Legal Insights

Time for a service? ACCC secures Court enforceable undertaking from Bob Jane

By Shaun Temby, Jessica Reid & Thomas Moult

• 22 June 2020 • 5 min read

Recent enforcement action by the ACCC against the large tyre retailer, Bob Jane Corporation Pty Ltd acts as a reminder to franchisor’s that even mature, sophisticated franchise systems can be tripped up by the requirement to give notice to franchisees who hold-over after the expiry of a franchise agreement’s term.

In line with its current compliance and enforcement priorities, the ACCC continues to focus on upholding the Franchising Code of Conduct (Code) and protecting franchisees. Following the ACCC’s intervention, Bob Jane Corporation Pty Ltd (Bob Jane) has given a court-enforceable undertaking to ensure future compliance.

End of term obligations under the Code

In circumstances where there is no option to renew or either party is unsure whether they should enter into a new franchise agreement, a franchisor may permit a franchise agreement to continue on foot by virtue of a holding-over arrangement. Some franchise agreements contain an express holding-over mechanism, whereas other franchise agreements do not contain a holding-over mechanism and parties instead choose to enter into an arrangement separate from the terms of the franchise agreement. Holding-over clauses are typically only designed as a stop gap measure to provide coverage for a duration of days or weeks where there is a short delay in, for example, signing a new franchise agreement.

The Code requires franchisors to discharge certain obligations to franchisees prior to extending an existing franchise agreement, or entering into a new franchise agreement:

  • notify its franchisees of its intentions to extend or enter into a new franchise agreement, complying with strict time-frames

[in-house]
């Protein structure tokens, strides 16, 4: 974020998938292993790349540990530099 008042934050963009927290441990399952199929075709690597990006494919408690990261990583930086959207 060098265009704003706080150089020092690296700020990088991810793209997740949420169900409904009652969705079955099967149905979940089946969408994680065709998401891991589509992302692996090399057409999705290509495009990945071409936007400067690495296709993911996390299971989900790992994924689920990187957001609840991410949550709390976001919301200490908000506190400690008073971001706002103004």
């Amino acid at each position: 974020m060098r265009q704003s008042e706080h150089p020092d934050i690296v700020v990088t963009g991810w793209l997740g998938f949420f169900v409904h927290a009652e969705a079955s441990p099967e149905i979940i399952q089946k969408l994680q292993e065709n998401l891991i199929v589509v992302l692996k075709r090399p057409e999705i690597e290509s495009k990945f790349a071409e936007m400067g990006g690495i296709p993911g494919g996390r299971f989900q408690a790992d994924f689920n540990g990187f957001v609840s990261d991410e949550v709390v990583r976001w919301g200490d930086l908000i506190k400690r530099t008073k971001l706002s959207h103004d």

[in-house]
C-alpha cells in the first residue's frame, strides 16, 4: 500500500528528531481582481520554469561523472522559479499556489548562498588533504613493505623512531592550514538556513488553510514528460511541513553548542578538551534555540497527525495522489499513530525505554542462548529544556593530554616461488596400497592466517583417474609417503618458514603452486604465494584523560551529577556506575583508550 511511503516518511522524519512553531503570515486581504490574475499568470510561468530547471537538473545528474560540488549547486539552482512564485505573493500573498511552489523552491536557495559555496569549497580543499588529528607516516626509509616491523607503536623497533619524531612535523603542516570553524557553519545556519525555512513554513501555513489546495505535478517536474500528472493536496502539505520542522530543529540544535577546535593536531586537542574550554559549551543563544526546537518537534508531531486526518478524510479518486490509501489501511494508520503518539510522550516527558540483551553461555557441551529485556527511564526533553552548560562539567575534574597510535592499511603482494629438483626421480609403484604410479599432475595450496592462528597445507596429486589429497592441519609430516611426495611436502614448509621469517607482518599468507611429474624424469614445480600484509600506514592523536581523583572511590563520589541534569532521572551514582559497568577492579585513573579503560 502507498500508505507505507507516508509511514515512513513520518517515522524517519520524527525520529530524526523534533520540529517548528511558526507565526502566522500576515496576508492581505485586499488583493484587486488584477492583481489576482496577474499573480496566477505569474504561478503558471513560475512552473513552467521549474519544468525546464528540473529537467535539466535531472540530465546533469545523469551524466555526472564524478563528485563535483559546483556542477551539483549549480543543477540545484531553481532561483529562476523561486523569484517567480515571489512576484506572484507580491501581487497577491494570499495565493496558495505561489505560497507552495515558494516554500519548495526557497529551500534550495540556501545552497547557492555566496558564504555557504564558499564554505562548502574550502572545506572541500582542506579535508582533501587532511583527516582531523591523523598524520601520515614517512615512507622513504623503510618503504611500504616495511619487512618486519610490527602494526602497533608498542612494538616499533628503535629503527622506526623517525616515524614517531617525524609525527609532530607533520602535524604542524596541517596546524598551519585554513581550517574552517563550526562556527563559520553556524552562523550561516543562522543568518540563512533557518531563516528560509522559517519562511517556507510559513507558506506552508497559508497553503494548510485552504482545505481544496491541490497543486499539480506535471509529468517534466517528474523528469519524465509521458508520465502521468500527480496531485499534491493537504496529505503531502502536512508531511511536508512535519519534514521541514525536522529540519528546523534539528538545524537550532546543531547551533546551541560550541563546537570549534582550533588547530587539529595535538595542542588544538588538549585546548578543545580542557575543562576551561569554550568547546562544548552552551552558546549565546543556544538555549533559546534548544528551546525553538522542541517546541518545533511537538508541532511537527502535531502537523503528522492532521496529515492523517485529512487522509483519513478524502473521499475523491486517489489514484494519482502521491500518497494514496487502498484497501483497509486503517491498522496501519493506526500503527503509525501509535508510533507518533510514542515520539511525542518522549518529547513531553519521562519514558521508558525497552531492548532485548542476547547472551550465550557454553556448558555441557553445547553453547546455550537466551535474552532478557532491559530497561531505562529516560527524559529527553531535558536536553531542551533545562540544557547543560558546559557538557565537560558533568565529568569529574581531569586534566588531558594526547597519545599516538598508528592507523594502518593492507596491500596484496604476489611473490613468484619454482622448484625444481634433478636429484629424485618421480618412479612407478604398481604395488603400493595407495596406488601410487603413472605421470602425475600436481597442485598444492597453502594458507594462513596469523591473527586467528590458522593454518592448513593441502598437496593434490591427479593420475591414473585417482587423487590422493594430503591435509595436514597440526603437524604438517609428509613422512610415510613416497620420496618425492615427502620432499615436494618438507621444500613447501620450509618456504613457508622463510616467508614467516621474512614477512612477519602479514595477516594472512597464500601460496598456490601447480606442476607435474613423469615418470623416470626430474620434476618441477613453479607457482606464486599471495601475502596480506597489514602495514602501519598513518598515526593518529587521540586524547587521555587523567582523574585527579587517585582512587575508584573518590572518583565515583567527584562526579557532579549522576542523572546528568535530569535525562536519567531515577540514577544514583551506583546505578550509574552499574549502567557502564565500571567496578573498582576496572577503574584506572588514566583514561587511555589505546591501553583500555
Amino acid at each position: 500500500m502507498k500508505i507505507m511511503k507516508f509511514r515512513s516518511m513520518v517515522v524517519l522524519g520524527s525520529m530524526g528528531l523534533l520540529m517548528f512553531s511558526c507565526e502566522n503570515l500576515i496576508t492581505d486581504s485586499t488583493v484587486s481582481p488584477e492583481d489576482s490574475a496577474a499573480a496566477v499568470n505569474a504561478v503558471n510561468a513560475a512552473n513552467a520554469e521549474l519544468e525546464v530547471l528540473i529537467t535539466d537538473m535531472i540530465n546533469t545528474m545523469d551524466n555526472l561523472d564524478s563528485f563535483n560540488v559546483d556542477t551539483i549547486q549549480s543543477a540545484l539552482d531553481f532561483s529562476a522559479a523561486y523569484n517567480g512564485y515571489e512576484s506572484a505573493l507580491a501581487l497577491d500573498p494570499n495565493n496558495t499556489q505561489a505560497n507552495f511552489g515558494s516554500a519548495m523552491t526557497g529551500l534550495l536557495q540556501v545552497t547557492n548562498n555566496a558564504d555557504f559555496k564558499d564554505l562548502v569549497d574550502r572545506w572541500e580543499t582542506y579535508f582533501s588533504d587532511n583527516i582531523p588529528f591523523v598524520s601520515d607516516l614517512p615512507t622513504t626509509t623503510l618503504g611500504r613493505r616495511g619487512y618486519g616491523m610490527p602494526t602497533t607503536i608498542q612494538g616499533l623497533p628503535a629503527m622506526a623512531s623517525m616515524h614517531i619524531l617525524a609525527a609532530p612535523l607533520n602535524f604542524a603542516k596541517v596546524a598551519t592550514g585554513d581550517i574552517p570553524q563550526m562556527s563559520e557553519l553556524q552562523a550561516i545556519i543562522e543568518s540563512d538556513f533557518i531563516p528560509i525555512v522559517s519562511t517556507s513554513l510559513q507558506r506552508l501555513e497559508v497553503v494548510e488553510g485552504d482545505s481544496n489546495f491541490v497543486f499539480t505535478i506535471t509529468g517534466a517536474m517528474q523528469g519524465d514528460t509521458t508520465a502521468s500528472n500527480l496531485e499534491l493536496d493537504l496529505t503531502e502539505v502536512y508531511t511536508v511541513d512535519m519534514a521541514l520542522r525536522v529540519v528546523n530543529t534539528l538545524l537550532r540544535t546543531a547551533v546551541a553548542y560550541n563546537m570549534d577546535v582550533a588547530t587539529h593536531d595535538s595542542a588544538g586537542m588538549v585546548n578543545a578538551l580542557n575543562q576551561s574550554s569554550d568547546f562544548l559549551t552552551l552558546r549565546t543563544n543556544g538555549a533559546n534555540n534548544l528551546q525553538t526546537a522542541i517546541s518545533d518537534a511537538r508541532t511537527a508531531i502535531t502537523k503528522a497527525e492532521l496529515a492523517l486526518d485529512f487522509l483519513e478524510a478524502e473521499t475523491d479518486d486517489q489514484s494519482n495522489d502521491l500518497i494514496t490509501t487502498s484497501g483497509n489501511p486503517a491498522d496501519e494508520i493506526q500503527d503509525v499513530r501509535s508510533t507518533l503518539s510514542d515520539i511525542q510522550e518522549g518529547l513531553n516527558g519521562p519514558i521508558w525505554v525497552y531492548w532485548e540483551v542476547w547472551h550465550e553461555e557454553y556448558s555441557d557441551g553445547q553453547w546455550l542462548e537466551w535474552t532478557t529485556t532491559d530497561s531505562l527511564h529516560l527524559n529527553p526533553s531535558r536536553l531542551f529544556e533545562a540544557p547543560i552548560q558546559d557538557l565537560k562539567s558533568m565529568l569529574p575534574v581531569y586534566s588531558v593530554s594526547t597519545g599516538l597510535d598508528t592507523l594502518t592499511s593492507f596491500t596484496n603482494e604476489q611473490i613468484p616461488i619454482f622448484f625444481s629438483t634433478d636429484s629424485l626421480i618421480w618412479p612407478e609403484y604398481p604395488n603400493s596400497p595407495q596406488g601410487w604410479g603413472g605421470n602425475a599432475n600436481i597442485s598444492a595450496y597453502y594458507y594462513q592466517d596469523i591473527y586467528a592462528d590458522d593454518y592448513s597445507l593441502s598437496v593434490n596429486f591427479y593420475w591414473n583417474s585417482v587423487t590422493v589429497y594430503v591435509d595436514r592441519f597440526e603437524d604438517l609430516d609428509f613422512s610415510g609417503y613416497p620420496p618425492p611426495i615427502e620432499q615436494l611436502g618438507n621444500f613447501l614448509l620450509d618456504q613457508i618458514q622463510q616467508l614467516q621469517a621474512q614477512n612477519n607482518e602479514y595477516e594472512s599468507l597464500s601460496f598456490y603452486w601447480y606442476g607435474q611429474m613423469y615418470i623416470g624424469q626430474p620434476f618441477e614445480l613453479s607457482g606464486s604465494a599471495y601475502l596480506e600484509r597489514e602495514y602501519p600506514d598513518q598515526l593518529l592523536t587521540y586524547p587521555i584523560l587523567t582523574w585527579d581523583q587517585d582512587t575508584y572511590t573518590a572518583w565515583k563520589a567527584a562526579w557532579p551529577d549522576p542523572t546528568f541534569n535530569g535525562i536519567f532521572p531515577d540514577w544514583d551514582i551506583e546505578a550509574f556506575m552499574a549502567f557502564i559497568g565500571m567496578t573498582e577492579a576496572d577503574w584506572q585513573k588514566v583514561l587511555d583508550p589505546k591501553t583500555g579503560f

• provide mandated disclosure requirements within strict time-frames
  • obtain written confirmation from the franchisee that they have received, read and had an opportunity to understand the mandatory disclosure documents, plus other obligations relating to recommendations to seek provisional advice in certain circumstances,

(collectively, the End of Term Obligations).

The Code defines ‘extend’ to include a material change to the terms and conditions of an agreement (for example, its duration), the rights of a person under the agreement and the liabilities that would be imposed on a person under or in relation to the agreement.

For most franchise agreements, the franchisor must give franchisees at least six months’ notice of their intention to either extend an existing franchise agreement, or enter into a new franchise agreement, before the end of the franchise agreement’s term. For shorter franchise agreements, at least one months’ notice must be given. The Code requires franchisors to satisfy their notice obligations to franchisees within the strict timeframes set out in the Code. If a franchisor fails to do so, then this will constitute a breach of the Code, such that the franchisor will be liable to a penalty.

ACCC’s concerns regarding Bob Jane’s conduct